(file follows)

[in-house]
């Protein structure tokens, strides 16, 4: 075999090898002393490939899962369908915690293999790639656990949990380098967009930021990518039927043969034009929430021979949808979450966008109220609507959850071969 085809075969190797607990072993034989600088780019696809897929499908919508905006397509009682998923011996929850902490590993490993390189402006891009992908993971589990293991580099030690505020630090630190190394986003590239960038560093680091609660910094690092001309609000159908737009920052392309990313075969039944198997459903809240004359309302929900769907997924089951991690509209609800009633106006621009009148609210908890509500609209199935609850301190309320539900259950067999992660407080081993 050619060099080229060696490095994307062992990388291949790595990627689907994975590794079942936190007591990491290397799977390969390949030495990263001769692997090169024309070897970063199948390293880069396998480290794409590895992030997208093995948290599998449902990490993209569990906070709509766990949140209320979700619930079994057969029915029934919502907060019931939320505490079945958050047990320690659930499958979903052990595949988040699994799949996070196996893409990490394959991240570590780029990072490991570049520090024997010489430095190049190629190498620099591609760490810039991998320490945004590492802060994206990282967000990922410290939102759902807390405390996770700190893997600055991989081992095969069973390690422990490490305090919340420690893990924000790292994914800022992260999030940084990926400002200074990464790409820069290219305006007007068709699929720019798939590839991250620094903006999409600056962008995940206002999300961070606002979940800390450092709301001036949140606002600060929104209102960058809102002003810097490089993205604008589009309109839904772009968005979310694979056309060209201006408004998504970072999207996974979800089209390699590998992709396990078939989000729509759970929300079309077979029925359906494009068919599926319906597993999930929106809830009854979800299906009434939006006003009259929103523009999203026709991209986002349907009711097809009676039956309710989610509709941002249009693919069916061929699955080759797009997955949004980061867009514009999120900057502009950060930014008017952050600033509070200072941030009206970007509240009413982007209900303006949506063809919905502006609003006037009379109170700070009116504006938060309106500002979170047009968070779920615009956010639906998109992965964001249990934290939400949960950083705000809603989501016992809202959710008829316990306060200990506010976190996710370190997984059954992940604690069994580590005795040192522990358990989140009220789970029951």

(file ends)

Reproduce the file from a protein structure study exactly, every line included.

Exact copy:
[in-house]
């Protein structure tokens, strides 16, 4: 075999090898002393490939899962369908915690293999790639656990949990380098967009930021990518039927043969034009929430021979949808979450966008109220609507959850071969 085809075969190797607990072993034989600088780019696809897929499908919508905006397509009682998923011996929850902490590993490993390189402006891009992908993971589990293991580099030690505020630090630190190394986003590239960038560093680091609660910094690092001309609000159908737009920052392309990313075969039944198997459903809240004359309302929900769907997924089951991690509209609800009633106006621009009148609210908890509500609209199935609850301190309320539900259950067999992660407080081993 050619060099080229060696490095994307062992990388291949790595990627689907994975590794079942936190007591990491290397799977390969390949030495990263001769692997090169024309070897970063199948390293880069396998480290794409590895992030997208093995948290599998449902990490993209569990906070709509766990949140209320979700619930079994057969029915029934919502907060019931939320505490079945958050047990320690659930499958979903052990595949988040699994799949996070196996893409990490394959991240570590780029990072490991570049520090024997010489430095190049190629190498620099591609760490810039991998320490945004590492802060994206990282967000990922410290939102759902807390405390996770700190893997600055991989081992095969069973390690422990490490305090919340420690893990924000790292994914800022992260999030940084990926400002200074990464790409820069290219305006007007068709699929720019798939590839991250620094903006999409600056962008995940206002999300961070606002979940800390450092709301001036949140606002600060929104209102960058809102002003810097490089993205604008589009309109839904772009968005979310694979056309060209201006408004998504970072999207996974979800089209390699590998992709396990078939989000729509759970929300079309077979029925359906494009068919599926319906597993999930929106809830009854979800299906009434939006006003009259929103523009999203026709991209986002349907009711097809009676039956309710989610509709941002249009693919069916061929699955080759797009997955949004980061867009514009999120900057502009950060930014008017952050600033509070200072941030009206970007509240009413982007209900303006949506063809919905502006609003006037009379109170700070009116504006938060309106500002979170047009968070779920615009956010639906998109992965964001249990934290939400949960950083705000809603989501016992809202959710008829316990306060200990506010976190996710370190997984059954992940604690069994580590005795040192522990358990989140009220789970029951």